Einar said he looked at several locations for Eastwatch-by-the-Sea, but they decided on this one because it had all the elements they needed. "It was facing the right way, it was high enough, and you had [this cliff] blocking off the land. In post-production they made it 10 times higher [as the Wall]."

Stakkholtsgja – the wight ambush, Season 7

Jenna Guillaume

Once again, there was no snow in this location when I visited, so it didn't appear quite the same as it does on the show. But not only was it breathtakingly beautiful, it was still recognisable as the place where Jon Snow and his Suicide Squad capture a wight – only for things to go disastrously wrong – in Season 7, Episode 6.

HBO

"We were shooting in this area for about a week, in different spots," Einar told me. "In the wintertime we got a lot of snow, and we wanted a lot of snow. It’s beautiful to see all the cliffs with snow like powdered sugar on them. But it can be tricky. We had to have a guy with a bulldozer standing by after the night to break up the ice so we could get across the stream. We put a couple of bridges over the water. We did have a problem in that the snow started thawing, so it started looking a bit different... but we managed to finish in time."

Gigjokull – north of the Wall, Season 7

Jenna Guillaume

This location is close to Stakkholtsgja, and was used for the Suicide Squad walk-and-talks in Season 7, Episode 6. You know, all those lovely moments of normal male bonding, like when Jon Snow and Beric Dondarrion connected over being undead.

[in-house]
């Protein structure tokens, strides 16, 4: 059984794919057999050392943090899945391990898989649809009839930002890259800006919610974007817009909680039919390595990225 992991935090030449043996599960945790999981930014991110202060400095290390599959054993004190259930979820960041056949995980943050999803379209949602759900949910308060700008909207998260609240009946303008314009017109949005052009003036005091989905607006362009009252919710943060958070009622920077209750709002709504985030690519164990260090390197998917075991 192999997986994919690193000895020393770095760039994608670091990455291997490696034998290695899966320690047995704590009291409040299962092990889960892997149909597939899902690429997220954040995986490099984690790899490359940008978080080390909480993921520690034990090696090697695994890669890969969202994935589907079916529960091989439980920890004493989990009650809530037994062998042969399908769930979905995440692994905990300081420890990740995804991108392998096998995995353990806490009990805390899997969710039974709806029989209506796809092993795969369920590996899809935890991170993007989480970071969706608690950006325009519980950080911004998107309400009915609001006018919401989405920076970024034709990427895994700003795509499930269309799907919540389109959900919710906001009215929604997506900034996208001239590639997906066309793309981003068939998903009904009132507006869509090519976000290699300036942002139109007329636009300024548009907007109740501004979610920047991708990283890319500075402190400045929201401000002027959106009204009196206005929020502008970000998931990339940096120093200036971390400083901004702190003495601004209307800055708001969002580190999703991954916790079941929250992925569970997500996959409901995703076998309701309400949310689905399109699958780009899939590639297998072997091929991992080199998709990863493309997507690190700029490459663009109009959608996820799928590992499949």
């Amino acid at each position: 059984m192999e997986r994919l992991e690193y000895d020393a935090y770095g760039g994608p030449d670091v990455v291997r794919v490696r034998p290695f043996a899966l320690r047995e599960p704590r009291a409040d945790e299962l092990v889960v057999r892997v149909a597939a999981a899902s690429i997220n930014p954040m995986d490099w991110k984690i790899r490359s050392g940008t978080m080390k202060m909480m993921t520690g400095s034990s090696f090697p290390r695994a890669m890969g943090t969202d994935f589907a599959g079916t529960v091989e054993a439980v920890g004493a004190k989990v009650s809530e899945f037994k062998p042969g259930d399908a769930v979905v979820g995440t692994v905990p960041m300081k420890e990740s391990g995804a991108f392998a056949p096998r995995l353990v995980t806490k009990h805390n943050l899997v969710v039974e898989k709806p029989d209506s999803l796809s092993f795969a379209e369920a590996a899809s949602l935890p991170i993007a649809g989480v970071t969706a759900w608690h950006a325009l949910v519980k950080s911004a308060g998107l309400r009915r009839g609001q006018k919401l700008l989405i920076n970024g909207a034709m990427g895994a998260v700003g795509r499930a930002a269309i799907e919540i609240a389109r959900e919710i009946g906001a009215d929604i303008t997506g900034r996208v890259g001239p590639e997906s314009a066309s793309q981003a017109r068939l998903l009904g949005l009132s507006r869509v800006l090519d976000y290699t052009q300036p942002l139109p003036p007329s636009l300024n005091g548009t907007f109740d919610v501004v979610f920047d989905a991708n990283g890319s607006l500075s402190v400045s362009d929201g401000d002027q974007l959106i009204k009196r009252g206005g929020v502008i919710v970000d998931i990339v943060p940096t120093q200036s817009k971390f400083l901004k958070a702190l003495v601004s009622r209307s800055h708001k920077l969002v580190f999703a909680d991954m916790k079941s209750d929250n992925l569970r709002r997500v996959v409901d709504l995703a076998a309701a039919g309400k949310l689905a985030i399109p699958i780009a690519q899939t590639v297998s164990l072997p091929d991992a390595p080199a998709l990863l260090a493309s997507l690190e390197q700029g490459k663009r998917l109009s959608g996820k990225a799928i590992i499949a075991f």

HBO

Einar said when they saw this location, they knew they had to use it. "This is a really dramatic location that screams at you – you gotta shoot something here. It was logistically very hard because you have to cross a couple of rivers, and it's wintertime. We had to fix the road so we could get everything in. But this is a pretty huge location – [they filmed in] a few different places in this valley."

Kirkjufell – the mountain shaped like an arrowhead, multiple seasons

Jenna Guillaume

This mountain is a pretty iconic location on Game of Thrones – we first saw it in Season 6, Episode 5 when Bran had the vision of the Children of the Forest creating the first White Walker. Later in the same episode, we see it again when Bran is touched by the Night King. In Season 7, Episode 1, the Hound has a vision of a "mountain shaped like an arrowhead", which he uses as a landmark to confirm that the Suicide Squad are on the right track in their hunt for the White Walkers and their army in Season 7, Episode 6.

HBO, Jenna Guillaume

Despite playing a central part in several scenes, Einar revealed the cast never actually filmed at Kirkjufell – instead, the mountain was filmed once in summer and once in winter and then inserted into the scenes where required. So while the terrain around it isn't exactly the same as what you see on the show, it is nevertheless spectacular to see, and totally worth the strange looks you'll get from fellow tourists when you ask them to take a photo of you pointing at it (ahem).

Accomodation and airfares were provided by HBO and Promote Iceland. BuzzFeed writers do not guarantee coverage.

Game of Thrones Season 7 is released on Blu-ray and DVD on 11 December from HBO Home Entertainment.